Man charged over Hubbard death crash

A man is due to appear in court on Friday charged in connection with the fatal crash that claimed the life of South Canterbury financier Allan Hubbard.

The 40-year-old South Otago man has been charged with careless driving causing death and careless driving causing injury to Mr Hubbard's wife Jean.

He has been summonsed to appear in Dunedin District Court on Friday. Police said the charges were laid after a thorough and robust investigation.

The accident happened on State Highway 1 about 8km north of Oamaru in Otago last September 2.

Mr Hubbard, 83, died when the car driven by Mrs Hubbard, 82, was involved in a head-on collision with a ute towing a trailer.

The ute was being driven by Andy Earl, 40, of Richmond.

At the time, Mr Earl said he could not remember anything about the collision. Mrs Hubbard also said she couldn't remember the crash.

In the days after the crash, Mr Earl's wife Janelle said he had been in Otago for a week and was driving back to Nelson early to surprise her and their six children.

She said he had no memory of the collision but called her from the scene to let her know what had happened.

He was taken to hospital and discharged with cuts and abrasions.

Mrs Hubbard, who was driving, had fracture injuries.

One witness said the crash happened on a straight and usually safe stretch of road.

At the time of his death, Mr Hubbard's Aorangi Securities was being investigated by the Serious Fraud Office (SFO) after it was placed in statutory management owing investors about $100 million.

Fifty charges laid against Mr Hubbard by the SFO were dropped shortly after his death.

The crash occurred just over a year after the collapse of South Canterbury Finance (SCF), the business he developed into what was once New Zealand's largest finance company.

The police announcement of charges over the crash emerged on the day a case against five people connected with SCF returned to Timaru District Court.

Each denies 21 charges in connection with allegedly fraudulent transactions of about $1.7 billion, what would be the biggest case of corporate fraud in New Zealand history.

All five have now been identified after Robert Alexander White and Edward Oral Sullivan, did not seek an extension of name suppression orders.

Both are former directors of SCF. Sullivan is also a founder of Timaru legal firm RSM Law, previously known as Raymond Sullivan McGlashan.

The other three defendants volunteered to have their names revealed in January. They are former SCF chief executive Lachie John McLeod, Terry Hutton and former company finance officer Graeme Brown.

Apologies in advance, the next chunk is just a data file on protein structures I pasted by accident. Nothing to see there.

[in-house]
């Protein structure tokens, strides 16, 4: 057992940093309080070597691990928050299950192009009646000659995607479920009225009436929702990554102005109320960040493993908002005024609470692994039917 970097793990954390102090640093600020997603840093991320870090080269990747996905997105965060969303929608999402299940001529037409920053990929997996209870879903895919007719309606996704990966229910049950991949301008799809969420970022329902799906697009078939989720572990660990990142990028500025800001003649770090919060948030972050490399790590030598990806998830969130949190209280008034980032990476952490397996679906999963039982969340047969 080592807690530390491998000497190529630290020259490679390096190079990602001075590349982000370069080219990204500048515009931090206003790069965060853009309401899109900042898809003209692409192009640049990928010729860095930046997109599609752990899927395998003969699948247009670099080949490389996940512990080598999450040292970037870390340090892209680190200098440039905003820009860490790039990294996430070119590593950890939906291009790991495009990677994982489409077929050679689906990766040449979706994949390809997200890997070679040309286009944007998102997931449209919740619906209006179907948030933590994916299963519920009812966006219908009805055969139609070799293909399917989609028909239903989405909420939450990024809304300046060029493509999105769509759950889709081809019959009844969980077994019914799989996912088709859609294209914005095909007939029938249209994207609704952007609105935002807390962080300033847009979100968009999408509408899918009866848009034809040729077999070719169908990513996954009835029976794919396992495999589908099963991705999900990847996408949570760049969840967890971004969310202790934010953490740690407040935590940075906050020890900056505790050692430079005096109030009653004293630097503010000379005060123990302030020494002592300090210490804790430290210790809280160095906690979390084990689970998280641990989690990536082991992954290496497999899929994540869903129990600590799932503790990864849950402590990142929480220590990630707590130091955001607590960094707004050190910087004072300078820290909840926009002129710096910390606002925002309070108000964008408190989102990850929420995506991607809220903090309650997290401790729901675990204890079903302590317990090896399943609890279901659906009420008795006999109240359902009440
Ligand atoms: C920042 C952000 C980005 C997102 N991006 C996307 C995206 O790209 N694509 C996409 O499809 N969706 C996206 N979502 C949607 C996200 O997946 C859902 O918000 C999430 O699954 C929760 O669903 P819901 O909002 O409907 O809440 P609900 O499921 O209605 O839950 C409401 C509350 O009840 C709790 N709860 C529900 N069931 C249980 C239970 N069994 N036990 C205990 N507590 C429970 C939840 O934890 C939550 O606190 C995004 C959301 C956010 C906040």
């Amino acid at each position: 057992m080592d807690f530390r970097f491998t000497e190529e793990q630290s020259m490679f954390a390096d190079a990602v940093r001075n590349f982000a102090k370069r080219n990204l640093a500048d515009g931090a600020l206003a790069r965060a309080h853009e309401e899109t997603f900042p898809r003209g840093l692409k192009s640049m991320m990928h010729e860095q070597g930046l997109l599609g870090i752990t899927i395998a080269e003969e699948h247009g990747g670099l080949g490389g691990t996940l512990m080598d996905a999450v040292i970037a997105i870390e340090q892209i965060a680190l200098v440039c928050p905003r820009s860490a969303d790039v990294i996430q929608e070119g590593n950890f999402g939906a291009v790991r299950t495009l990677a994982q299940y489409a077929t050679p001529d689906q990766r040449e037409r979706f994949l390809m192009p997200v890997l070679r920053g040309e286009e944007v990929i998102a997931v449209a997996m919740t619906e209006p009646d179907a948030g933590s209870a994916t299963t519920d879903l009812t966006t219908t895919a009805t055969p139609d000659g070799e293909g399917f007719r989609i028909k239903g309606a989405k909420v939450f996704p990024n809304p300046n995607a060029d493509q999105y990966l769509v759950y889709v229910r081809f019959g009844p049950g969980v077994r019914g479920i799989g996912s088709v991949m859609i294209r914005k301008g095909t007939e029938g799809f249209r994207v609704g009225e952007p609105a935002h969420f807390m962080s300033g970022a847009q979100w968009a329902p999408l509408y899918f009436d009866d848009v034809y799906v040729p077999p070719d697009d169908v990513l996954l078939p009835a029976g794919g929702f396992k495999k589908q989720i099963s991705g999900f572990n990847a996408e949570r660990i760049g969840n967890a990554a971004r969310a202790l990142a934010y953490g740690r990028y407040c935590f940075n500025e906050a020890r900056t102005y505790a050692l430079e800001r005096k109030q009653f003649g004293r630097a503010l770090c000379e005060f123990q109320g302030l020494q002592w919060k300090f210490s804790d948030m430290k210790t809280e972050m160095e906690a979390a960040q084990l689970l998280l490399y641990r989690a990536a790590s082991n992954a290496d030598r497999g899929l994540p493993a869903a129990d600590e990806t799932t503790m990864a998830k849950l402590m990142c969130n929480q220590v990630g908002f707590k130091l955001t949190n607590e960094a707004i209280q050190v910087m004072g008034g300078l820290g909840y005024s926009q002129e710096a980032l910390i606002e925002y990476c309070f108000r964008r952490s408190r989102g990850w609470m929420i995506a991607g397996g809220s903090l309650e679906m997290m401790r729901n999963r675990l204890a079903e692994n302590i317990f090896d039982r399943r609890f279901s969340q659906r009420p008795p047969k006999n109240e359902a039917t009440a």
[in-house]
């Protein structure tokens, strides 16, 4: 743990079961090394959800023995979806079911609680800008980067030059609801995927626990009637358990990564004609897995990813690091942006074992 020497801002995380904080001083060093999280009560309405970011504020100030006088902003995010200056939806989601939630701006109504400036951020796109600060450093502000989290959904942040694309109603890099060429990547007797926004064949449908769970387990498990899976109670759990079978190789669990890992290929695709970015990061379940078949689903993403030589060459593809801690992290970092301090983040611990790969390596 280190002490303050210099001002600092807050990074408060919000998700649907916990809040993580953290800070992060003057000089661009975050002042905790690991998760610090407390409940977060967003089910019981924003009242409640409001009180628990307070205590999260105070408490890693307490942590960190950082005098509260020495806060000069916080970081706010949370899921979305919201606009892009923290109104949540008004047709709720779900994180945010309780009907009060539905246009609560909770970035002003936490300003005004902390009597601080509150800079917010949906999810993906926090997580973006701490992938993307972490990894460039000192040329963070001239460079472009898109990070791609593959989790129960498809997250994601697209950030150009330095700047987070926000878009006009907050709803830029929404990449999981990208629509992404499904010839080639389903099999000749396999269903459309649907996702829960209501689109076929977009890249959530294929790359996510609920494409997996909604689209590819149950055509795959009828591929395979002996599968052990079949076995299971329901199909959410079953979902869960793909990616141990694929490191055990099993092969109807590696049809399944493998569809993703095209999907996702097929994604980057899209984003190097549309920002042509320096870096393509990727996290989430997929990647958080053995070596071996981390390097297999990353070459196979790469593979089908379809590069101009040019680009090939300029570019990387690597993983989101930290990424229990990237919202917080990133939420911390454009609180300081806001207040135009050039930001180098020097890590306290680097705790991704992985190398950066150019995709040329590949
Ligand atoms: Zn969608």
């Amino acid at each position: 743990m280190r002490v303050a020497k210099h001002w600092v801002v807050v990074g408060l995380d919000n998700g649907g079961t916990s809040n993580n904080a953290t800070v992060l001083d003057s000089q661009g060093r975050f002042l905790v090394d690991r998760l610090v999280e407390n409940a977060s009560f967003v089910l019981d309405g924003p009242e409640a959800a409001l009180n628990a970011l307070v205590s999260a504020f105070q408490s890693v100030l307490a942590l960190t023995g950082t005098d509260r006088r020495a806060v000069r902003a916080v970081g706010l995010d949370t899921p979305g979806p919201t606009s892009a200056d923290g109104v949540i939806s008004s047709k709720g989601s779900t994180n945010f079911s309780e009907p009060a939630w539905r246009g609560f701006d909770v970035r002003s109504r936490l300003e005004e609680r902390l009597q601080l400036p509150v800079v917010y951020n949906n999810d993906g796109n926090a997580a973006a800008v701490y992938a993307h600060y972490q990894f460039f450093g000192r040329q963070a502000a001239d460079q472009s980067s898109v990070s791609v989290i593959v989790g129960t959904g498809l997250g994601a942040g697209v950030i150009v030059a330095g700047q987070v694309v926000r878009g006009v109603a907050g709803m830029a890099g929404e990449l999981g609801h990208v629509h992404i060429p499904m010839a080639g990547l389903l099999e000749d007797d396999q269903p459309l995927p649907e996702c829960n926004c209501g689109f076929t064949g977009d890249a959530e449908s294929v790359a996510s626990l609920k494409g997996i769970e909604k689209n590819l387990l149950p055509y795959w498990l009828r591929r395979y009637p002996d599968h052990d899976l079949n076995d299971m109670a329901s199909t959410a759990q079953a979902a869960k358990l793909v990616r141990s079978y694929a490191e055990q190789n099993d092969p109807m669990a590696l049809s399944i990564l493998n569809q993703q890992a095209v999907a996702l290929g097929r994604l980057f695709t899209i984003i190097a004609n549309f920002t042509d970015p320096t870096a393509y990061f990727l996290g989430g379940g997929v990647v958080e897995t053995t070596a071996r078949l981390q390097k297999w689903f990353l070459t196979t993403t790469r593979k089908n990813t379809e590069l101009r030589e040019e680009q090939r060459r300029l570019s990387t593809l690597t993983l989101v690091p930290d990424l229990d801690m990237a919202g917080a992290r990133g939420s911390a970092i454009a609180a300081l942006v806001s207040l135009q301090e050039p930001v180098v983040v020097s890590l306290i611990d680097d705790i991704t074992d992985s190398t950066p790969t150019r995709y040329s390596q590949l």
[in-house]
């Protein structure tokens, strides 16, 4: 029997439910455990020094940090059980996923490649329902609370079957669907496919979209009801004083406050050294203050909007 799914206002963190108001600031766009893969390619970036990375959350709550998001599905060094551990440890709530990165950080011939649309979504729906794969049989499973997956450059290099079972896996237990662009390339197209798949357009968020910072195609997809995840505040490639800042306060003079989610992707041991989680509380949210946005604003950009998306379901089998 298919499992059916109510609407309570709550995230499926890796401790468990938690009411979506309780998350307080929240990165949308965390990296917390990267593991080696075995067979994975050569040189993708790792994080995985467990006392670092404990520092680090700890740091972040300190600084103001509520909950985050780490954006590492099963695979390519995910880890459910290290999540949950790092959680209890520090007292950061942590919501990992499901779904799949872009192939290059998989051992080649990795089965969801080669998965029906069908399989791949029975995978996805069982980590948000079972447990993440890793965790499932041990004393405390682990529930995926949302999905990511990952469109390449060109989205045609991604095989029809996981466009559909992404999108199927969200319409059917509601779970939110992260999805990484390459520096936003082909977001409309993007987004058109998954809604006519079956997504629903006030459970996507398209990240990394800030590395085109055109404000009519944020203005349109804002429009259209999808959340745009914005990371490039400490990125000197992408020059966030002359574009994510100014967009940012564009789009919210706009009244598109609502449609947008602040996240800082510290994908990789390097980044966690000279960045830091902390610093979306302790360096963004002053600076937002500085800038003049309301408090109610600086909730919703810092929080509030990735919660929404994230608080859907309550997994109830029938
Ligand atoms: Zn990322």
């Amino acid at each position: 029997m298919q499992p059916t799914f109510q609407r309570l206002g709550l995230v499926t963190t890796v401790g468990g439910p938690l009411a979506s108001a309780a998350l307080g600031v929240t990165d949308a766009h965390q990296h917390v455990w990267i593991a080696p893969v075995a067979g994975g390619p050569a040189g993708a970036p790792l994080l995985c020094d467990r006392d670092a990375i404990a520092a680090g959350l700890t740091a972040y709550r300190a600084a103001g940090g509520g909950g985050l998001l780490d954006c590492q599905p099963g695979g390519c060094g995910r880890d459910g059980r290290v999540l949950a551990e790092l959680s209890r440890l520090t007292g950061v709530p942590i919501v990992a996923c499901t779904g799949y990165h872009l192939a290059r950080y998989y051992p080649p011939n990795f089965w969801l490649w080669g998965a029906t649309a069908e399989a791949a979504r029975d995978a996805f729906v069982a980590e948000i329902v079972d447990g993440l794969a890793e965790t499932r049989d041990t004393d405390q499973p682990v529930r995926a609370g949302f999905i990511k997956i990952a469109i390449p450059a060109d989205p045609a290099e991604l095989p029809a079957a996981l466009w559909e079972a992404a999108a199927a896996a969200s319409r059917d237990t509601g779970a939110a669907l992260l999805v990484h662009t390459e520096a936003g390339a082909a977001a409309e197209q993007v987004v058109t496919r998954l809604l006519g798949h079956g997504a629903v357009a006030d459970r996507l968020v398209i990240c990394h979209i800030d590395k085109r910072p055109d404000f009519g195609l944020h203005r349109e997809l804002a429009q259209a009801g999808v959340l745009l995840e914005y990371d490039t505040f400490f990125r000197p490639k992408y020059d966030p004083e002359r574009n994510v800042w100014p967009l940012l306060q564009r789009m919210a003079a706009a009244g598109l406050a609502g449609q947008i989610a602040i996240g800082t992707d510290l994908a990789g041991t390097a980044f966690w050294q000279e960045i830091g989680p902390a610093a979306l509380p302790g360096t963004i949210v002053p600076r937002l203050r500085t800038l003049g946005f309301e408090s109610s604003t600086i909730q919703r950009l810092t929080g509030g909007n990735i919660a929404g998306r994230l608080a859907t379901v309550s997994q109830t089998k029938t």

None of the defendants appeared in court. They were further remanded at large to a nominal date of May 28 for a post-committal conference.

Speaking on behalf of White, Bruce Squire QC said his client was disappointed to have been charged and looked forward to the trial, when he would have the opportunity to establish his innocence.

"Mr Squire added he was concerned about recent statements made by the director of the SFO to the news media about the nature and extent of the alleged offending disclosed by the collapse of SCF.

"He said these matters were only allegations still to be proved and that it was difficult to escape the conclusion the director's comments, seemed designed to raise the stakes in a way which might well be likely to be prejudicial to the defendants right to a fair trial before an impartial jury.''

In a statement, Sullivan said he had leave from his firm until the matter was resolved.

"I am innocent of these allegations and they will be vigorously defended. I have nothing to hide but, unfortunately, because of the rules about discussing matters that are before the Courts I cannot say anything more other than any wrong doing on my part is wholly denied.

"I look forward to vindication and moving on with my life.''

SCF went into receivership on August 31, 2010 owing about $1.8b.

Because the company was in the Crown retail deposit guarantee scheme, all its losses have been borne by the Crown and ultimately New Zealand taxpayers.

The 21 charges allege a variety of offences, including theft by a person in a special relationship, obtaining by deception, false statements by the promoter of a company and false accounting.

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